Saturday, May 30, 2020

4 Feet in the Grave

I have no excuse to offer for our having consented to such an unheard-of proposition, except that writers generally do screwy things. (p. 16)
4 Feet in the Grave (1941) by Amelia Reynolds Long

Katherine "Peter" Piper, mystery writer by trade and amateur detective by inclination, is invited to Ghost Walk, the home of a fellow author, for a little Halloween get-together of their writing circle. She and her close friend Althea Raeburn head to Philadelphia for what was intended to be an ordinary Halloween party with "Materialization and other psychic phenomena guaranteed." But as Peter says to us

...if I could have known then about the ghostly lights in the mausoleum and the corpse that appeared and disappeared, to say nothing of the pistol that shot and killed a man in full view of eight witnesses, yet without being touched by human hand, I wonder whether I would have been so quick to sit down and write my acceptance....I say I wonder--and know darned well that I would.

There you have it in a nutshell. Well almost. She leaves out the mystery woman who gives them a lift when their car gets stuck in the mud and who insists on joining their party as Althea's "sister-in-law" when she finds out where they're headed. And the murder of the previous owner of the house. And the ominous warning from the tarot cards She also leaves out the "ghost" who appears in front of the bookshelf and the puzzle of the three wills--all apparently perfectly legitimate. 

Well, that was a delightful little surprise. I'd never read anything by Amelia Reynolds Long before and really didn't know what to expect. In fact, I'd never heard of her before acquiring this Bart House edition several years ago. She started out as a science fiction writer in the 1930s and then turned to mysteries--producing 31 novels under her own name and several pseudonyms. If this effort is anything to go by, she excelled at characterization, dialogue, and plotting (roughly in that order). She makes a good effort to produce a baffling impossible crime and I thought it interesting that, rather than leading with that particular murder, the impossible crime is the final death in the criminal's game. I'm not entirely sure that the solution works, nor that it is a novel one but I did enjoy how she employed it.

I also enjoyed the interactions between Peter Piper, our intrepid amateur sleuth, and Edward Trelawney, with "connections" to the district attorney's office, as they try to work out who was killed when and how the final murder was committed at all. It is difficult to find much information on her or her books (see link on her name above), so I'm not sure if this detective duo appears in any of her other mysteries--I would hope so and would also hope that I'll be lucky enough to find them. I have to say that I had my suspicions about the villain of the piece, but I certainly didn't pick up all the clues--particularly those that would have helped in the solution of the final murder. A fun read. ★★★★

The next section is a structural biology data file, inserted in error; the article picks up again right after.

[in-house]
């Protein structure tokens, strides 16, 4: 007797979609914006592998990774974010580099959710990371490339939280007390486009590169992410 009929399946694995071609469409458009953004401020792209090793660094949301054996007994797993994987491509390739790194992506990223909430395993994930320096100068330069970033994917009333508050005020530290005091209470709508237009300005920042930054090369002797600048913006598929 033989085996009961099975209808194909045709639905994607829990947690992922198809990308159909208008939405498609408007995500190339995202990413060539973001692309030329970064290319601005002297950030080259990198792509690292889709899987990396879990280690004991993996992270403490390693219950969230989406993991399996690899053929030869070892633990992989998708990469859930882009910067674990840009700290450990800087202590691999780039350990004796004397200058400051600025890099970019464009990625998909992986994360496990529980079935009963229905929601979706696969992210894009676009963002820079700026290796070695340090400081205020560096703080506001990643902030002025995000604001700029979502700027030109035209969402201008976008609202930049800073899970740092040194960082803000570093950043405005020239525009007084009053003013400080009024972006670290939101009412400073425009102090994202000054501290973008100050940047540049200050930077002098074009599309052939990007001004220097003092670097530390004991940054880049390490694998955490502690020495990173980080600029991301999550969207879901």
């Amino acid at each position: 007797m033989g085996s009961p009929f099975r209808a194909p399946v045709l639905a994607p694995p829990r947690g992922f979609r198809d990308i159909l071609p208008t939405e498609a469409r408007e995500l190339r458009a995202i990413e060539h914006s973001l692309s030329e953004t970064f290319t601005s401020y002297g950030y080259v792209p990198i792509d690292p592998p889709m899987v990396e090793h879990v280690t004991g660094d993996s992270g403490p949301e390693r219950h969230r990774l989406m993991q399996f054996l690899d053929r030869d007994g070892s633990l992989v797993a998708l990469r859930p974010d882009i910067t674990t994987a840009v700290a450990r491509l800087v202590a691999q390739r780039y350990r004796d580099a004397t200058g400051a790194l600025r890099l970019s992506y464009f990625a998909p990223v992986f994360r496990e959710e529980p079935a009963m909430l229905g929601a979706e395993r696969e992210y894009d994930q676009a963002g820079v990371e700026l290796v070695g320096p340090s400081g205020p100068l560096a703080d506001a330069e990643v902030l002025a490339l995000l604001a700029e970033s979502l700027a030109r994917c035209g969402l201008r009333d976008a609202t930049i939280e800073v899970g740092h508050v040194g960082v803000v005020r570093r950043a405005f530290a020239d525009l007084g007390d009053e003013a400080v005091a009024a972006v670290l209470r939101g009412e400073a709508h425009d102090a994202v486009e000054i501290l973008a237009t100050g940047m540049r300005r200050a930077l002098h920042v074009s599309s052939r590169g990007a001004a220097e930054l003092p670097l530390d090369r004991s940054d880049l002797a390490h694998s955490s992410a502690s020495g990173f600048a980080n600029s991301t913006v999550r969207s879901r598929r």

I know what I saw, and it was a dead man. The fact that somebody came and carried him away while I was phoning for you, wasn't my fault. After all, you couldn't expect me to sit on his chest to keep him until you got here. (Katherine "Peter" Piper; p. 88)

"Oh, what's one corpse more or less in my life?" I retorted with a brazenness I was far from feeling. "I'm used to them by this time." (Peter Piper; p. 109)

"Read," he replied irritably. "Hell, no! All this house seems to contain in the line of reading material is a lot of damned detective stories; and after living in one for the past couple days, I break out in a nervous rash at the very thought of them." (Bill Blake; p. 135)

Bill's ideas about women and their ability to take care of themselves are a little narrow; and he probably had come to feel during the past few days that they had been more than justified. (p. 159)

"Well," I barked at him, "it's about time you got here. A person could be murdered two or three times waiting for you." (Peter Piper; p.179)

Circumstantial evidence may be misleading; even direct testimony may be mistaken or deliberately false. But once all the factors have been taken into careful consideration, psychological evidence never lies. (Edward Trelawney; p. 183)

Of course, psychological evidence alone is not enough. It must be combined with proven motive and opportunity. And even then these must be backed up by a certain amount of material evidence, and rightly so; since the average juryman is not a trained psychologist. (Trelawney; 183)

I seem to have the knack of solving mysteries without realizing it. I can't decide whether it's a sign of intelligence or the opposite. (Peter Piper; 185-6)

Deaths = three shot
Calendar of Crime: October (set at Halloween)

1 comment:

Chris Wallace said...

I have The Corpse in the Quill Club and I believe that this book has
the same detectives.
I found it charming but the mystery plot was not outstanding.
Chris Wallace